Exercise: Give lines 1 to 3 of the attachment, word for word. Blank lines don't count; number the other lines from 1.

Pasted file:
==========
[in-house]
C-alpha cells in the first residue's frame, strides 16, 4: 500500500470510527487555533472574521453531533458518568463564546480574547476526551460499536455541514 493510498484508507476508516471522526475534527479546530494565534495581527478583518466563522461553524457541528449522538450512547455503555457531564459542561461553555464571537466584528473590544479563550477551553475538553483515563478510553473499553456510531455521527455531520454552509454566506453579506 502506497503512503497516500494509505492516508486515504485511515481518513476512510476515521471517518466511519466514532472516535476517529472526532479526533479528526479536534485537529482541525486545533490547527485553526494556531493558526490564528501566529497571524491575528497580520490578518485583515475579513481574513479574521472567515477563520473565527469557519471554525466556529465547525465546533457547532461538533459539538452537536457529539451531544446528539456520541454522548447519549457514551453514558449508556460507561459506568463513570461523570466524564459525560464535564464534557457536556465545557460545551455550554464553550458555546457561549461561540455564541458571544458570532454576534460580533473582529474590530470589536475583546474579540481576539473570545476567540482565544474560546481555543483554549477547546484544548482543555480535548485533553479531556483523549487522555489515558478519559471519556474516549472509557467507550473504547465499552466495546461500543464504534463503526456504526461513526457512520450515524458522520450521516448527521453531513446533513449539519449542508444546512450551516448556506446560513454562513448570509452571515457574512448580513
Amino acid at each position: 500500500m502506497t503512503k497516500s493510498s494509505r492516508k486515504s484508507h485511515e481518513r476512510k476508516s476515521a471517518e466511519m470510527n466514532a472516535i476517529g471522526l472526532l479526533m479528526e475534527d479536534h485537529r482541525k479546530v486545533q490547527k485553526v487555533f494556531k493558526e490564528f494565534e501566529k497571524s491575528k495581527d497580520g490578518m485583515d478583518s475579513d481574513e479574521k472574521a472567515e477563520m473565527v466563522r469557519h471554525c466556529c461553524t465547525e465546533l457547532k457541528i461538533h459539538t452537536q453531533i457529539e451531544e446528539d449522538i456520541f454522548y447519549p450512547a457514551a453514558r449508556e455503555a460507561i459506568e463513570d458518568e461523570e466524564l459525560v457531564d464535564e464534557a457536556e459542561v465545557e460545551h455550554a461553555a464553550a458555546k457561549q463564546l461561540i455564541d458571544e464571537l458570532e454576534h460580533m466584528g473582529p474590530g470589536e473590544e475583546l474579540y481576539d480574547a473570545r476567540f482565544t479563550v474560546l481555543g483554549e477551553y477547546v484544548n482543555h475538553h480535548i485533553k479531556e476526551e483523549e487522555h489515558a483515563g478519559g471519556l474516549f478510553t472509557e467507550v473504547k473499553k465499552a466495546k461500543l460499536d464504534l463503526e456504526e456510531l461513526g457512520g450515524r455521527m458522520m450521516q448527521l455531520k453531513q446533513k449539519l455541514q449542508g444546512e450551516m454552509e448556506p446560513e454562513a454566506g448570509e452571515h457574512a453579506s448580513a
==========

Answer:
[in-house]
C-alpha cells in the first residue's frame, strides 16, 4: 500500500470510527487555533472574521453531533458518568463564546480574547476526551460499536455541514 493510498484508507476508516471522526475534527479546530494565534495581527478583518466563522461553524457541528449522538450512547455503555457531564459542561461553555464571537466584528473590544479563550477551553475538553483515563478510553473499553456510531455521527455531520454552509454566506453579506 502506497503512503497516500494509505492516508486515504485511515481518513476512510476515521471517518466511519466514532472516535476517529472526532479526533479528526479536534485537529482541525486545533490547527485553526494556531493558526490564528501566529497571524491575528497580520490578518485583515475579513481574513479574521472567515477563520473565527469557519471554525466556529465547525465546533457547532461538533459539538452537536457529539451531544446528539456520541454522548447519549457514551453514558449508556460507561459506568463513570461523570466524564459525560464535564464534557457536556465545557460545551455550554464553550458555546457561549461561540455564541458571544458570532454576534460580533473582529474590530470589536475583546474579540481576539473570545476567540482565544474560546481555543483554549477547546484544548482543555480535548485533553479531556483523549487522555489515558478519559471519556474516549472509557467507550473504547465499552466495546461500543464504534463503526456504526461513526457512520450515524458522520450521516448527521453531513446533513449539519449542508444546512450551516448556506446560513454562513448570509452571515457574512448580513
Amino acid at each position: 500500500m502506497t503512503k497516500s493510498s494509505r492516508k486515504s484508507h485511515e481518513r476512510k476508516s476515521a471517518e466511519m470510527n466514532a472516535i476517529g471522526l472526532l479526533m479528526e475534527d479536534h485537529r482541525k479546530v486545533q490547527k485553526v487555533f494556531k493558526e490564528f494565534e501566529k497571524s491575528k495581527d497580520g490578518m485583515d478583518s475579513d481574513e479574521k472574521a472567515e477563520m473565527v466563522r469557519h471554525c466556529c461553524t465547525e465546533l457547532k457541528i461538533h459539538t452537536q453531533i457529539e451531544e446528539d449522538i456520541f454522548y447519549p450512547a457514551a453514558r449508556e455503555a460507561i459506568e463513570d458518568e461523570e466524564l459525560v457531564d464535564e464534557a457536556e459542561v465545557e460545551h455550554a461553555a464553550a458555546k457561549q463564546l461561540i455564541d458571544e464571537l458570532e454576534h460580533m466584528g473582529p474590530g470589536e473590544e475583546l474579540y481576539d480574547a473570545r476567540f482565544t479563550v474560546l481555543g483554549e477551553y477547546v484544548n482543555h475538553h480535548i485533553k479531556e476526551e483523549e487522555h489515558a483515563g478519559g471519556l474516549f478510553t472509557e467507550v473504547k473499553k465499552a466495546k461500543l460499536d464504534l463503526e456504526e456510531l461513526g457512520g450515524r455521527m458522520m450521516q448527521l455531520k453531513q446533513k449539519l455541514q449542508g444546512e450551516m454552509e448556506p446560513e454562513a454566506g448570509e452571515h457574512a453579506s448580513a